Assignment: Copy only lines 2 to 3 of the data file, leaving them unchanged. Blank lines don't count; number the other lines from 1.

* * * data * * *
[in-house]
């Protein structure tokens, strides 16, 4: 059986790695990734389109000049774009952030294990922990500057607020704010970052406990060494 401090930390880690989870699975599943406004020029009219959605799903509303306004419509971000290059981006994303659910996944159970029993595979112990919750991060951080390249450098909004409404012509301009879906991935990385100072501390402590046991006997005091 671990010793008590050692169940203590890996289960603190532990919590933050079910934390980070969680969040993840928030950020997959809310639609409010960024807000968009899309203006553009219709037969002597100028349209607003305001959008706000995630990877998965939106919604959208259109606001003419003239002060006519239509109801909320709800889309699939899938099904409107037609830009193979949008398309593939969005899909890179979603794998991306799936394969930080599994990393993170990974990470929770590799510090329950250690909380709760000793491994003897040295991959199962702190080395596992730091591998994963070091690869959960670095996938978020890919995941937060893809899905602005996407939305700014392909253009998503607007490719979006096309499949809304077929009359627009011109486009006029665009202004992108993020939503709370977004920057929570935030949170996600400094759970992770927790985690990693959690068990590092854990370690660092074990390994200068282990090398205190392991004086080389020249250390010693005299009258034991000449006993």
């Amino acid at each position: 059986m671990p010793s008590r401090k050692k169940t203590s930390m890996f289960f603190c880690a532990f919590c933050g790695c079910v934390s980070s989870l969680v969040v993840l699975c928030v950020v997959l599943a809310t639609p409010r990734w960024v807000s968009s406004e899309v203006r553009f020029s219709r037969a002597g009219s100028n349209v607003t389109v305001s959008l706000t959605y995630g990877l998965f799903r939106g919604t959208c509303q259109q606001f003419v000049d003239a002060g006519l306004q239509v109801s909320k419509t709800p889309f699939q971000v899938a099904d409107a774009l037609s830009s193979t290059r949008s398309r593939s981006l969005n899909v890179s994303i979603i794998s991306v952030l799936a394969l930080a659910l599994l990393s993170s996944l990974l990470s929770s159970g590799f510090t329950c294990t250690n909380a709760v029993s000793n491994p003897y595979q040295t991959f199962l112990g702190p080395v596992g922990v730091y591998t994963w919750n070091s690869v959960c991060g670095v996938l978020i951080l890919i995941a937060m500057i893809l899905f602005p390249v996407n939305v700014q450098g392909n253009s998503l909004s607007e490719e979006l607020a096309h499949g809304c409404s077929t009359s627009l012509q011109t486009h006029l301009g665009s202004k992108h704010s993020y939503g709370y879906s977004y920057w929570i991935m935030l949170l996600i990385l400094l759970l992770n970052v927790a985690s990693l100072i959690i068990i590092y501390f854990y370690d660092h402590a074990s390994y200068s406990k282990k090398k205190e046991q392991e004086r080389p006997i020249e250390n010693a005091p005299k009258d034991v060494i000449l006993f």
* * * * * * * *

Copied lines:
């Protein structure tokens, strides 16, 4: 059986790695990734389109000049774009952030294990922990500057607020704010970052406990060494 401090930390880690989870699975599943406004020029009219959605799903509303306004419509971000290059981006994303659910996944159970029993595979112990919750991060951080390249450098909004409404012509301009879906991935990385100072501390402590046991006997005091 671990010793008590050692169940203590890996289960603190532990919590933050079910934390980070969680969040993840928030950020997959809310639609409010960024807000968009899309203006553009219709037969002597100028349209607003305001959008706000995630990877998965939106919604959208259109606001003419003239002060006519239509109801909320709800889309699939899938099904409107037609830009193979949008398309593939969005899909890179979603794998991306799936394969930080599994990393993170990974990470929770590799510090329950250690909380709760000793491994003897040295991959199962702190080395596992730091591998994963070091690869959960670095996938978020890919995941937060893809899905602005996407939305700014392909253009998503607007490719979006096309499949809304077929009359627009011109486009006029665009202004992108993020939503709370977004920057929570935030949170996600400094759970992770927790985690990693959690068990590092854990370690660092074990390994200068282990090398205190392991004086080389020249250390010693005299009258034991000449006993």
């Amino acid at each position: 059986m671990p010793s008590r401090k050692k169940t203590s930390m890996f289960f603190c880690a532990f919590c933050g790695c079910v934390s980070s989870l969680v969040v993840l699975c928030v950020v997959l599943a809310t639609p409010r990734w960024v807000s968009s406004e899309v203006r553009f020029s219709r037969a002597g009219s100028n349209v607003t389109v305001s959008l706000t959605y995630g990877l998965f799903r939106g919604t959208c509303q259109q606001f003419v000049d003239a002060g006519l306004q239509v109801s909320k419509t709800p889309f699939q971000v899938a099904d409107a774009l037609s830009s193979t290059r949008s398309r593939s981006l969005n899909v890179s994303i979603i794998s991306v952030l799936a394969l930080a659910l599994l990393s993170s996944l990974l990470s929770s159970g590799f510090t329950c294990t250690n909380a709760v029993s000793n491994p003897y595979q040295t991959f199962l112990g702190p080395v596992g922990v730091y591998t994963w919750n070091s690869v959960c991060g670095v996938l978020i951080l890919i995941a937060m500057i893809l899905f602005p390249v996407n939305v700014q450098g392909n253009s998503l909004s607007e490719e979006l607020a096309h499949g809304c409404s077929t009359s627009l012509q011109t486009h006029l301009g665009s202004k992108h704010s993020y939503g709370y879906s977004y920057w929570i991935m935030l949170l996600i990385l400094l759970l992770n970052v927790a985690s990693l100072i959690i068990i590092y501390f854990y370690d660092h402590a074990s390994y200068s406990k282990k090398k205190e046991q392991e004086r080389p006997i020249e250390n010693a005091p005299k009258d034991v060494i000449l006993f």